Sunday, June 10, 2012

Beware of Dog

At 1:42 a.m. one recent night-turned-morning gone very, very bad, I contemplated my circumstances whilst my head was the filler in a pillow sandwich.  I had just been awakened by my needy newborn, whose needs had been addressed, but who nevertheless continued to howl.  And howl.  And howl.  There was no consoling him.  My only recourse was to block-out the wails and whimpers and wait for him to fall back to sleep.  I've been through this before, of course, but it's really true that you somehow forget or repress the less pleasant parts of the experience.  

If you haven't seen me in a while, you may be thinking, "Wait.  Whaa . . .?"  Because you are correctly calculating that I am well beyond even "Advanced Maternal Age".  Fear not.  The newborn in question is of the canine variety.  I have a new puppy in the house.  And by house, I mean in a crate in my bedroom just two feet from my head; at least during the night-time hours for purposes of house-training.

Although it's all a bit furry, from what I can tell, the basic reason I have a puppy two-feet from my head at night these days is that I have children. Children like animals.  Before the puppy joined our troupe, we already had two cats and a perfectly fine, reasonably well-behaved three year-old dog.  I had weathered extensive lobbying for rabbits and rats (yes, rats) and fish.  There was even once a request for a snake, but I made it clear that if I ever encountered a snake in or around my house -- for any reason and even if just borrowed or on loan from someone else -- I would leave and never return.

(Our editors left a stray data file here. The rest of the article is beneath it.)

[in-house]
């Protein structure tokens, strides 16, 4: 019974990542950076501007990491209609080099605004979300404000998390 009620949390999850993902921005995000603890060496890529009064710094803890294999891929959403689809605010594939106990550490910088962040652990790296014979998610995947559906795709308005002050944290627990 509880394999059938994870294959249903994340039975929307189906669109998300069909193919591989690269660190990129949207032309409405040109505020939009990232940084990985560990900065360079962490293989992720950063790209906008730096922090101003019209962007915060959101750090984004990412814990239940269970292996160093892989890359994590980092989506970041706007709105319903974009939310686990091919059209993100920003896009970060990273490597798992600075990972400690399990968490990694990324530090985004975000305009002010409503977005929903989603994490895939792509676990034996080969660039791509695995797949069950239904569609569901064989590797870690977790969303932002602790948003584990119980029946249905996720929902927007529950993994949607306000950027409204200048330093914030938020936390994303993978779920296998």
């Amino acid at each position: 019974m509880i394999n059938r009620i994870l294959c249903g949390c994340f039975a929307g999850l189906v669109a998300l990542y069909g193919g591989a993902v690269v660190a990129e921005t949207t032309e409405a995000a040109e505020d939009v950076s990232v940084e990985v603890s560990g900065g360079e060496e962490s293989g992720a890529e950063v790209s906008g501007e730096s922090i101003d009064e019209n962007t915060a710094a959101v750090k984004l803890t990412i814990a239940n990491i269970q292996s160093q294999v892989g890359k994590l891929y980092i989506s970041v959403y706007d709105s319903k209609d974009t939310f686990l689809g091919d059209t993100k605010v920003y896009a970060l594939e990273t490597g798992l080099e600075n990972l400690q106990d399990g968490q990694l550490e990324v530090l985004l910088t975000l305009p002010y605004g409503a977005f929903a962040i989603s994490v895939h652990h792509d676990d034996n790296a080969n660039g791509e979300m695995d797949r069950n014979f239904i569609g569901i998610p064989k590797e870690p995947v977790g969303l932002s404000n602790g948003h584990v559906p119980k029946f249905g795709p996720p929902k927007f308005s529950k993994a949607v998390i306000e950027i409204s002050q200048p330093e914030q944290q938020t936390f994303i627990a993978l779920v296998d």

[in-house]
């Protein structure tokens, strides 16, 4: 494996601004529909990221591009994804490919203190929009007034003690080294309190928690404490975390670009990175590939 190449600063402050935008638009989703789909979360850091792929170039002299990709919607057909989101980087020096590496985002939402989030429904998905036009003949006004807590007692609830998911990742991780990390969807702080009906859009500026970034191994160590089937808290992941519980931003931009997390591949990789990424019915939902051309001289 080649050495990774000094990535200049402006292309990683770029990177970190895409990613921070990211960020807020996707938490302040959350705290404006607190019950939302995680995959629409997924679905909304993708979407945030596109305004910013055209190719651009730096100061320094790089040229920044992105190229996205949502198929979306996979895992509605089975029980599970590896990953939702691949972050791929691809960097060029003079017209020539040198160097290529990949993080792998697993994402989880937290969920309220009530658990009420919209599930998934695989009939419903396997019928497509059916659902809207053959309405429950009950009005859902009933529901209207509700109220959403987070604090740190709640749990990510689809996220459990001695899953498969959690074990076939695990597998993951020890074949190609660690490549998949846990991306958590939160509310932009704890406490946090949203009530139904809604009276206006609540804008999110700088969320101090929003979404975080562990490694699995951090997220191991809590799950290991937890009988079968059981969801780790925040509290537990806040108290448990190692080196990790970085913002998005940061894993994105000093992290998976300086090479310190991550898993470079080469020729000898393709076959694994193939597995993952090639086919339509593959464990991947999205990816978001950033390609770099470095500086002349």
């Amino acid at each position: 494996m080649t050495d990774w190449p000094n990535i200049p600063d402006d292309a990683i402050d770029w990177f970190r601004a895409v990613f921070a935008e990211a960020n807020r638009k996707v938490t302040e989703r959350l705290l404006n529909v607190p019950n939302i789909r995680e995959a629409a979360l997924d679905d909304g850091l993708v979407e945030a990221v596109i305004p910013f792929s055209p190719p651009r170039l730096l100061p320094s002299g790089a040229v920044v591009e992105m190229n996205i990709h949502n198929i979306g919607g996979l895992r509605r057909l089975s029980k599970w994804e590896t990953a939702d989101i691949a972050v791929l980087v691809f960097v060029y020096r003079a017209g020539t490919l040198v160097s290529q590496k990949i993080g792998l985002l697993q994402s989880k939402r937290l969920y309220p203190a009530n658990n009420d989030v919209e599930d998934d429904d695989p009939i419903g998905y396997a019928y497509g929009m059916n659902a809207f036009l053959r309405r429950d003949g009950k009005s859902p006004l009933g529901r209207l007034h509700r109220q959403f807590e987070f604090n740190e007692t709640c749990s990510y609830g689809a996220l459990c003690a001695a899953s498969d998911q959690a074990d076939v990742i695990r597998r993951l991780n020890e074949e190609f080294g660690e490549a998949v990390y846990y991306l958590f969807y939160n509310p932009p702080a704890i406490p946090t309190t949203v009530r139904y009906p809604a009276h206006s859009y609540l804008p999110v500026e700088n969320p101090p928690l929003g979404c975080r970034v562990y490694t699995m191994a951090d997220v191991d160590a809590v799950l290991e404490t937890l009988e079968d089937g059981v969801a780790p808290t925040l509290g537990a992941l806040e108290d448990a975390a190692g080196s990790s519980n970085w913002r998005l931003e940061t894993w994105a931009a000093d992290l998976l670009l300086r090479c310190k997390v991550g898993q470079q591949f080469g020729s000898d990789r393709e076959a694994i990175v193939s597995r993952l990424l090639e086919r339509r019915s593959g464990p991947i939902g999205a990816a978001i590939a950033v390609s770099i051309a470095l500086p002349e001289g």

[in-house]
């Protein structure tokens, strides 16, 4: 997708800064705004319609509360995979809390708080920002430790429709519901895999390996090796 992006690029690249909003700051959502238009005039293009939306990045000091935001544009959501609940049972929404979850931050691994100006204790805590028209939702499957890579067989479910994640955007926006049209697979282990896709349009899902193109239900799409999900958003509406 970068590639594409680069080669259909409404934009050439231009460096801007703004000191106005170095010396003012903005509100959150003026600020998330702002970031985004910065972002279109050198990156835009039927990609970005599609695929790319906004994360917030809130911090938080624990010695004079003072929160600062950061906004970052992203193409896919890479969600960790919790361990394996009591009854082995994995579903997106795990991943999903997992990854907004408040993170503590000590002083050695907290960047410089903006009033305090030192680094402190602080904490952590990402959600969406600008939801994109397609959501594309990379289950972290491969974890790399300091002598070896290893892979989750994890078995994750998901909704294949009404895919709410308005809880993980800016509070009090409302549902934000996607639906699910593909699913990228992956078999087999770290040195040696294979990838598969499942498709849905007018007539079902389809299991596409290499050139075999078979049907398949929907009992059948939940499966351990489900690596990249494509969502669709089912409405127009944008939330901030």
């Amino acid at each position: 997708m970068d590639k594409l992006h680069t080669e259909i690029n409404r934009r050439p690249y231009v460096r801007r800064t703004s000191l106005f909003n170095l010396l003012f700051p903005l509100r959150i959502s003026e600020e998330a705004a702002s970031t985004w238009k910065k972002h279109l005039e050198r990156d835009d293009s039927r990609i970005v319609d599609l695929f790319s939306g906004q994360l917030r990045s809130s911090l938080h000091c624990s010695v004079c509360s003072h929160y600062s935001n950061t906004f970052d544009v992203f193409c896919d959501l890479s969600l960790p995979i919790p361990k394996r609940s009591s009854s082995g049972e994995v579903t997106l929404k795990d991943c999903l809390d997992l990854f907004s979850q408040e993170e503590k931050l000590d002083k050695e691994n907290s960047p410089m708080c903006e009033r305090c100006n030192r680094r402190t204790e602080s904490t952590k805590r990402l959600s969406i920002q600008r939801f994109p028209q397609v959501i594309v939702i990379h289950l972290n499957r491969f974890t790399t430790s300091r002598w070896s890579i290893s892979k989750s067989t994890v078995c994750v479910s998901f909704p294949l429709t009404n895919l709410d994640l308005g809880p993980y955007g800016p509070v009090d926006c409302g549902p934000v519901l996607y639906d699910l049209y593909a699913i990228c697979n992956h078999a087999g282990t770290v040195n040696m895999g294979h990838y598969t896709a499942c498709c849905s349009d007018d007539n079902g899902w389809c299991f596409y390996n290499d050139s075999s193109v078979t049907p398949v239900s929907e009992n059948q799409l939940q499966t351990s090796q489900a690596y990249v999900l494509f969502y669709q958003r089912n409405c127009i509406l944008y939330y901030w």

Lengthy petitions for more cats were denied without further review.   But somehow, the request for a second dog kept finding new life in an extended series of appeals during which the assigned judge repeatedly stated on the record that the matter would be taken under advisement.  (Between you and me, my husband should never be left in charge of any matter that may require saying "no" to wily, doe-eyed girls with their hands clasped beneath their chins while their eyelashes bat up and down at an unnatural rate of speed.  Especially if these girls are dramatically inclined, self-proclaimed animal rights activists and cunning bacon-vegetarians.  (If you are not familiar with bacon-vegetarianism, it is the kind of vegetarian who abhors and refuses all meat in the interest of preserving animal life and eradicating animal cruelty; except for bacon.))

Having given credence to the idea that a second dog might possibly be procured this summer after school was over, the judge then vacated the bench in favor of an extended business trip to Germany.  But a business trip full of schnitzel and sausages and beer is exactly when the scheming bacon-vegetarians will make their move.  And by move, I mean surf the web site of the local Animal Humane Society (AHS) for listings of adoptable puppies. Which they will promptly find.